Giant clams, climate change, and the traditions of a Pacific Island nation

Climate change is a major threat to the health of our oceans and the species within them. These species are not only important members of the ecosystem, but also contribute to coastal communities by providing a traditional food source. Therefore, food provisioning is one of the most compelling ways in which we can understand how oceans contribute to human well-being.

“Unfortunately, one of the most sizable blind spots in our understanding of coral reefs is whether and how these reefs shape human health. In theory, coral reefs should operate as biodiverse, living refrigerators for coastal communities, sourcing replenishable, nutritious food,” says Dr. Douglas McCauley. Sharing successful stories of resilience can influence local managers to act promptly.

In terms of nutrition, the developing world draws the most significant benefits from oceans through small-scale fisheries. This is especially true with respect to poor communities. For example, access to seafood means the difference between having seafood and rice for dinner, or simply rice. Unfortunately, in many developing countries, local fisheries are in sharp decline due to weak governance, poor knowledge of stock status, illegal fishing, population pressures, and climate change. Thus, assessing fisheries’ strengths and vulnerabilities to climate change remains a priority, especially in places where fishery data is limited.

Marine fisheries in Kiribati

The Pacific Planetary Health Initiative embarked on a project that unites their network of coral reef ecologists, public health researchers, social scientists, and local Fisheries Officers. Recently, they published a study in Frontiers in Public Health examining how improving the conservation of a giant clam fishery can benefit human nutrition and health across Kiribati, a small Pacific Island nation. The project utilised the Climate-Resilient Fisheries Planning Tool to integrate scientific research, case studies, and expert knowledge, which was developed by a Science for Nature and People Partnership (SNAPP) group working on Climate-Resilient Fisheries.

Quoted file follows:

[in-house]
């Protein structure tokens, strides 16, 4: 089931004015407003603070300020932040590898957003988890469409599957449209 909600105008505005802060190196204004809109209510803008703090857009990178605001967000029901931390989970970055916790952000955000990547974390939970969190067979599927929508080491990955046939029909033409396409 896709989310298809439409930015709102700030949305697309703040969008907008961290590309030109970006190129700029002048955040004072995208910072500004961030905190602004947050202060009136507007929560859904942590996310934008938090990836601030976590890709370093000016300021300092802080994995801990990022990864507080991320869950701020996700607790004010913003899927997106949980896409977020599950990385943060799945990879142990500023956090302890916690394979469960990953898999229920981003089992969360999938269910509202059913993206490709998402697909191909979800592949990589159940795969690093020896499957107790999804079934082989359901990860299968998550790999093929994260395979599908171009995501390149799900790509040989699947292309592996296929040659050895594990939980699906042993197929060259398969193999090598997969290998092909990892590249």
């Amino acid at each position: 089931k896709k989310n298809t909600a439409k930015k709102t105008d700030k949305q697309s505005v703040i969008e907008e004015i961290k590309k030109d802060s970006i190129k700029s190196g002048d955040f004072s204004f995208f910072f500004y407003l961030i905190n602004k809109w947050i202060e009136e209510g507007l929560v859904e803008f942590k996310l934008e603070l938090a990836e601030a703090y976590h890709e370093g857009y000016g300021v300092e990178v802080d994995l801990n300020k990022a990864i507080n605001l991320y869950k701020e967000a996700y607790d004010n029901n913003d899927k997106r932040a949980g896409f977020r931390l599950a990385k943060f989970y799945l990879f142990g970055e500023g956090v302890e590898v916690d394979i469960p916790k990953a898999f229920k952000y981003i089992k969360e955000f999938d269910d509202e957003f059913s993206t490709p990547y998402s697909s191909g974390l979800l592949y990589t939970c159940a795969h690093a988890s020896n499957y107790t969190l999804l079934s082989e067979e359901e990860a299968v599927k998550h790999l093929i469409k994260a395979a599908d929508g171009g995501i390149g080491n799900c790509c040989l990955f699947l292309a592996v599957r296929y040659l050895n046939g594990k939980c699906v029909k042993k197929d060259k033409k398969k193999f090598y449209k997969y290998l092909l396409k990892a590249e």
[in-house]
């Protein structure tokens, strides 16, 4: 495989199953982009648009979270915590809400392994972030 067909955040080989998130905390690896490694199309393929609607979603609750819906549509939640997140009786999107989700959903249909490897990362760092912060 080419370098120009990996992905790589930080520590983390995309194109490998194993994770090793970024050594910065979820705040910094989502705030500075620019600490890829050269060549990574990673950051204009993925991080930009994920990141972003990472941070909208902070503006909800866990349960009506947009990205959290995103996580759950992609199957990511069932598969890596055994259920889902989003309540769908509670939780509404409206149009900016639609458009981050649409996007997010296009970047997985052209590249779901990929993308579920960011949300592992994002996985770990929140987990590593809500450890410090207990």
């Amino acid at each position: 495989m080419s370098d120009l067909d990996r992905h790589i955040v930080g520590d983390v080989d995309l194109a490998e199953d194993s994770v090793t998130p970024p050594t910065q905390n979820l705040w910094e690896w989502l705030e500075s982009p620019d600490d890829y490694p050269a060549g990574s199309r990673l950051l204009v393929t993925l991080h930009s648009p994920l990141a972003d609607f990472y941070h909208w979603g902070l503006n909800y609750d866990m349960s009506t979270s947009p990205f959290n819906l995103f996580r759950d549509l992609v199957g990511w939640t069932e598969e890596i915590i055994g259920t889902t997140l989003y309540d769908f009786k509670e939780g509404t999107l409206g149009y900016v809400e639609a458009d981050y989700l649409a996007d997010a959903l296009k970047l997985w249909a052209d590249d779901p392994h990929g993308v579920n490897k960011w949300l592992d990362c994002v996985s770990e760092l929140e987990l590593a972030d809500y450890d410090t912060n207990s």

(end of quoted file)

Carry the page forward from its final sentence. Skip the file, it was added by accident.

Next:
Resilience is the capacity to prepare for, resist, cope with, recover from, or adapt to a given shock. Resilience is important in the context of fisheries in Kiribati because they are being called upon to provide an increasing amount of the I-Kiribati food for a rising population. Giant clams are particularly important on remote outer islands, where they are used in traditional dances and are served as a delicacy on special occasions or at feasts. Clams contribute substantially to nutrition as molluscs are rich in micronutrients (i.e., omega-3 and vitamin B12). Additionally, because clams are often dried, salted, and stored, they play a key role in food security, providing calories and nutrients at critical times when a household is otherwise unable to obtain seafood.

Marine fisheries are among the first food systems to experience the effects of climate change, as waters warm and oceans acidify. Conserving the diversity and beauty of species in endangered marine ecosystems like coral reefs is a cause that resonates with many people. Others, however, only gain interest when it can be proven that the oceans benefit the people and communities they represent.

Lessons to learn

Our study highlights that Kiribati relies on traditional practices and a strong resilience mindset to climate change, characterised by the capacity to learn. Together, these allow the local Island Council government to adapt and respond rapidly with policies and practices meant to mitigate the effects of climate change. These traditional practices include daily bag and possession limits as well as size restrictions for harvested clams, both common Western fisheries management techniques. Additionally, community-based fisheries management, such as demarcating fisher-driven no-take marine protected areas has improved the local giant clam fishery in Kiribati and supported the persistence of traditional clam fisheries on remote islands. In turn, these practices have ensured a steady supply of healthy seafood. Emphasising effective, dynamic, connected, and just governance in future conservation measures is key to the success of adaptive management.

The study’s findings advance policy-orientated changes in fisheries governance and coastal management that can improve food security and climate resilience in other fisheries. Specifically, traditional fishing practices and good governance include elements of adaptive capacity and climate resilience. Including and elevating this local knowledge through participatory research offers a promising approach to design more effective and equitable policies. As fishery stakeholders continue to develop national climate-resilience plans across both developing and developed nations, local knowledge must be engaged to meet the needs of the communities most impacted.

Further Reading

Eurich, J. G., A. Tekiau, K. L. Seto, E. Aram, T. Beiateuea, C. D. Golden, B. Rabwere and D. J. McCauley. 2023. Resilience of a giant clam subsistence fishery in Kiribati to climate change. Pacific Conservation Biology: PC22050.